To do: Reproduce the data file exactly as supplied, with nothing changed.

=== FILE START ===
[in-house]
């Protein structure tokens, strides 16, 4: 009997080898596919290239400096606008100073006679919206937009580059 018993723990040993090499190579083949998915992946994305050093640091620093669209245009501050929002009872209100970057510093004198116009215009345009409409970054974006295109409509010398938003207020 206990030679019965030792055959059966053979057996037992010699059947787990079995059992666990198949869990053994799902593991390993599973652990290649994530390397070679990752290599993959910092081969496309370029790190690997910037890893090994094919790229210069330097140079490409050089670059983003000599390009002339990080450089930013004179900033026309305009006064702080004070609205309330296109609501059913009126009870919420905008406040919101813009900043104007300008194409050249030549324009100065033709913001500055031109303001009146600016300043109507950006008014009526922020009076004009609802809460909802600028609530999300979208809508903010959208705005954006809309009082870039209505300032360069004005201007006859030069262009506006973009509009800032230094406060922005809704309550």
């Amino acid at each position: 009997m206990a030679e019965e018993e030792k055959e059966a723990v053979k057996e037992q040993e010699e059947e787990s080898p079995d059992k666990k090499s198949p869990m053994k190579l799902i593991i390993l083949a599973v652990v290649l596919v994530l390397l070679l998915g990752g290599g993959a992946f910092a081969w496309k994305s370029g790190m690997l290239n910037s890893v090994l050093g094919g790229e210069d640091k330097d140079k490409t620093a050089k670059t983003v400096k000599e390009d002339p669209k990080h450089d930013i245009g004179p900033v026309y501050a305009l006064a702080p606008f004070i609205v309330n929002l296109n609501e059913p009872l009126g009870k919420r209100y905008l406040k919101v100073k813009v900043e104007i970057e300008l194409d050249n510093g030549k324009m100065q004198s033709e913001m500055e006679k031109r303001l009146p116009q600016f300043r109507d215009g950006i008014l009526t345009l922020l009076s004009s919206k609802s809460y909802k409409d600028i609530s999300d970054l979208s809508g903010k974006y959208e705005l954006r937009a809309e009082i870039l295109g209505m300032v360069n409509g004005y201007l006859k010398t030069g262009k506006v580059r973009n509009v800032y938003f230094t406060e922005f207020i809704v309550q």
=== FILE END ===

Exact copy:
[in-house]
């Protein structure tokens, strides 16, 4: 009997080898596919290239400096606008100073006679919206937009580059 018993723990040993090499190579083949998915992946994305050093640091620093669209245009501050929002009872209100970057510093004198116009215009345009409409970054974006295109409509010398938003207020 206990030679019965030792055959059966053979057996037992010699059947787990079995059992666990198949869990053994799902593991390993599973652990290649994530390397070679990752290599993959910092081969496309370029790190690997910037890893090994094919790229210069330097140079490409050089670059983003000599390009002339990080450089930013004179900033026309305009006064702080004070609205309330296109609501059913009126009870919420905008406040919101813009900043104007300008194409050249030549324009100065033709913001500055031109303001009146600016300043109507950006008014009526922020009076004009609802809460909802600028609530999300979208809508903010959208705005954006809309009082870039209505300032360069004005201007006859030069262009506006973009509009800032230094406060922005809704309550």
């Amino acid at each position: 009997m206990a030679e019965e018993e030792k055959e059966a723990v053979k057996e037992q040993e010699e059947e787990s080898p079995d059992k666990k090499s198949p869990m053994k190579l799902i593991i390993l083949a599973v652990v290649l596919v994530l390397l070679l998915g990752g290599g993959a992946f910092a081969w496309k994305s370029g790190m690997l290239n910037s890893v090994l050093g094919g790229e210069d640091k330097d140079k490409t620093a050089k670059t983003v400096k000599e390009d002339p669209k990080h450089d930013i245009g004179p900033v026309y501050a305009l006064a702080p606008f004070i609205v309330n929002l296109n609501e059913p009872l009126g009870k919420r209100y905008l406040k919101v100073k813009v900043e104007i970057e300008l194409d050249n510093g030549k324009m100065q004198s033709e913001m500055e006679k031109r303001l009146p116009q600016f300043r109507d215009g950006i008014l009526t345009l922020l009076s004009s919206k609802s809460y909802k409409d600028i609530s999300d970054l979208s809508g903010k974006y959208e705005l954006r937009a809309e009082i870039l295109g209505m300032v360069n409509g004005y201007l006859k010398t030069g262009k506006v580059r973009n509009v800032y938003f230094t406060e922005f207020i809704v309550q």